Optional Assignment, for the Hard Core: wanna really learn your anatomy? in a way otherwise unavailable? Order up a fetal pig dissection kit–comes with the manual, dissecting instruments, and a “double injected”–meaning they injected arteries with red rubber, veins with blue rubber–pig, for less than $40. Then dissect it, and find all the things in the manual. Shouldn’t take long, but the pig will stink to high heaven, so don’t cut it in the house. A well-ventilated area would be preferred to avoid matrimonial disharmony. If you are planning on doing this post SHTF–you should get some practice in, when someone’s life does not depend on it.
Editorial note–[I note that Tom Baugh in his book “Starving the Monkeys” (highly recommended) talks about true education, and really learning things, instead of the lame BS served up in high school and undergrad education today. Schools today require you to regurgitate whatever they spout–this is the essence of mental conditioning. Stop learning, and start thinking! Dissecting a pig represents true learning, and I would encourage you to do it, even if (especially if!) it makes you feel uncomfortable.]
Before we get into grid-down substitutes for thyroid hormone, I’ll make the disclaimer that if you have access to modern Synthroid, made under FDA approved Good Manufacturing Practices, that is IN ALL WAYS superior to what you are likely to extract from your friendly neighborhood pig, and you should take that instead. Synthroid is the Real Deal; pig extract is a contaminated version of the Real Deal from a separate species. Use your rough pig extract (or whole pig thyroid) only in times of emergency, grid- or civilization-down situations.
This paper reviews the history of thyroid replacement; following its many links is a profitable way to spend an afternoon, if you have someone in your tribe whose life depends on thyroid meds.
lived another 30 years and died of unrelated causes.is the first description of treatment of a hypothyroid patient with a thyroid extract; it describes the method in detail. Carbolic acid is called phenol, nowadays. And it appeared to work well, the patient
However, the preparation of an IV injectable form was not well received, once it became apparent that oral therapy was just as effective. The linked article recommends eating “1/2 fresh thyroid gland, lightly fried and minced, to be taken with currant jelly”; elsewhere he also recommends a bit of brandy to help with the taste. Dose should be adjusted based on symptoms as mentioned above. Also note, the more you cook it, the less active hormone will survive to be absorbed when you eat it.
Others prefer the desiccated form. The following method is taken from this page:
“Remove external fat and connective tissue from thyroid glands taken from sheep [ed note: use porcine if available, if not, sheep or cow] immediately after killing; cut glands across, rejecting any with cysts or are hypertrophied, or otherwise abnormal; mince finely with healthy glands, dry at 32 to 38 degrees C. (90-100 degrees F), powder dried product, remove all fat by treating with petroleum benzin, dry residue. It is a yellowish, amorphous powder, slight peculiar odor, containing the active ingredients of the thyroid tissue, partially soluble in water, 1 part equals 5 parts of fresh glands.”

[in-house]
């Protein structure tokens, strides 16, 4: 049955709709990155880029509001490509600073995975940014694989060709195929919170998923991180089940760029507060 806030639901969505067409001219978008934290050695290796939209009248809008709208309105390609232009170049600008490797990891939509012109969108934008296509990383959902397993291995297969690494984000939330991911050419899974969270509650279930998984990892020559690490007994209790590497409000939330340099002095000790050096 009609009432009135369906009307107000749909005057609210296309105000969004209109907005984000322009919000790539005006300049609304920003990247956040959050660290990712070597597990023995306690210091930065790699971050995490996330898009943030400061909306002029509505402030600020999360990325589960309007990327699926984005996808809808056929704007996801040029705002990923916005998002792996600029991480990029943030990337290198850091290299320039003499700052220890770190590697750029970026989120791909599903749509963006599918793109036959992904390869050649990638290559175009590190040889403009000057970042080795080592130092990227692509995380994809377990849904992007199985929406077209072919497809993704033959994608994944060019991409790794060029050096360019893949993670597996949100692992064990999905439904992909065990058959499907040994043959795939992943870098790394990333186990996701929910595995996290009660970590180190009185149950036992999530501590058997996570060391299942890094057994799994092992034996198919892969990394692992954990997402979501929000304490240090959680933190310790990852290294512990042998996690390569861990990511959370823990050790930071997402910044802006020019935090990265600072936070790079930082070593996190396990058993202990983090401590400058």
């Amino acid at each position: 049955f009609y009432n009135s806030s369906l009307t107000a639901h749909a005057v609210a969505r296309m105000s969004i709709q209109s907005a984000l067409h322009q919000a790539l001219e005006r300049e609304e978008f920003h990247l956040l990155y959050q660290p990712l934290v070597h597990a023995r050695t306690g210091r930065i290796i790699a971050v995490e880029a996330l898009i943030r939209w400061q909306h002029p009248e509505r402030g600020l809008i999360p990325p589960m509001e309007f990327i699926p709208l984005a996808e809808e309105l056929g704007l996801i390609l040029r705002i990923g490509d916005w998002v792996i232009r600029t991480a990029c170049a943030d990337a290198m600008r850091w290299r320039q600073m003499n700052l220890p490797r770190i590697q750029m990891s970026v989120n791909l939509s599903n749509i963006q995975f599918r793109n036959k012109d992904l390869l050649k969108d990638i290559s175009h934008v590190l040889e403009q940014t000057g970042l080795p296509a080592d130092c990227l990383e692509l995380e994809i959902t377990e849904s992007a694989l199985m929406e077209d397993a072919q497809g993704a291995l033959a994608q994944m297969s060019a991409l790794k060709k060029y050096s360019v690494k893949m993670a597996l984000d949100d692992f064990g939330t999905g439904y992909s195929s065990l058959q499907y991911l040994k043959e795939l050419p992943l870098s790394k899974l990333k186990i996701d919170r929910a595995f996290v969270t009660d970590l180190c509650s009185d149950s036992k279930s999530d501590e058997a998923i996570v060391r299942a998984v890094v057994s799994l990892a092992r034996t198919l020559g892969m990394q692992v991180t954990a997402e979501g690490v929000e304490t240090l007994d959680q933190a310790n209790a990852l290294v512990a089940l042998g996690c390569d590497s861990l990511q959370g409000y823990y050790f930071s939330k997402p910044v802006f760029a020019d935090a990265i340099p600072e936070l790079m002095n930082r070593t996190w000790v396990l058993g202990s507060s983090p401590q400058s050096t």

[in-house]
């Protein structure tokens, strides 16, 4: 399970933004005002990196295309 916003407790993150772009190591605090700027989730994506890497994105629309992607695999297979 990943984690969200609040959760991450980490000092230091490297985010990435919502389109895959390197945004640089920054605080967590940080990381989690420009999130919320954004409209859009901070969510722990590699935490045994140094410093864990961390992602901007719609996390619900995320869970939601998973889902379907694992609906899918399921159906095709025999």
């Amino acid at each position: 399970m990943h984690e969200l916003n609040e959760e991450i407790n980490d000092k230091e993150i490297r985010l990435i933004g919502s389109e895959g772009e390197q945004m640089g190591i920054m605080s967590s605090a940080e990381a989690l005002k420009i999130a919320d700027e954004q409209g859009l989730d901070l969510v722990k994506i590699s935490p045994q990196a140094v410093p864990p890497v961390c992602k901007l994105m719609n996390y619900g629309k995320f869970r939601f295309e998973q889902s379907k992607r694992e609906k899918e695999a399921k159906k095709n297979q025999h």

For the record, petroleum benzin is petroleum ether, (for sale here) although you could use ether, chloroform, dichloromethane or naphtha (lighter fluid) for the defatting step. The above preparation lasts a few weeks. The defatting step is critical to its increased shelf life. Apparently (from other books) it stinks badly when it is rancid, so there is little doubt if it is bad.
Frankly, for purposes of grid-down, “ain’t got much time”, it may be the whole thyroid you’ll want. And for that, you will need a lot of pigs. You may have to rethink where you live, and who your neighbors are, if this is a big deal to you.
Question: So, doc–why all the kerfluffle about developing means of extracting it from pigs? I’ve got a decade worth of the stuff sitting on a shelf in my storage room.
Answer: Looks like thyroid pills are one of those that are not as shelf-stable as others. Depending on the packaging and brand, it may degrade to the point that you are not getting the right dose within a year or 2. You can, of course, simply take more pills–but at that point you will be looking for a replacement.
The British report at this site the following shelf life. Specifically, this is the time frame wherein the actual dose in the pill, is between 95-105% of what is on the label. It is dependent on the packaging, and please note these are for unopened packages.
—Three years from the date of manufacture (polyethylene containers and amber glass bottles)
—Two years from date of manufacture (blisters)
—Two years from date of manufacture (polypropylene containers)
The FDA reports on their data here:
“The data revealed a trend toward a loss of potency, with some preparations showing potency approaching 90 percent of labeled potency by the expiration date. Although all approved levothyroxine sodium products fall within the current potency specification of 90 percent to 110 percent, the stability data showed that some products rapidly degrade over their labeled shelf life. Some strengths or package types, such as blister packs, degrade more rapidly than others, resulting in varying expiration dates within product lines. In addition, there is variability in expiration dating periods between products from different manufacturers. Some levothyroxine sodium tablets remain very stable, losing less than 5 percent of labeled potency within 24 months, while other products lost approximately 10 percent of labeled potency in 9 months.”
Hope the above helps!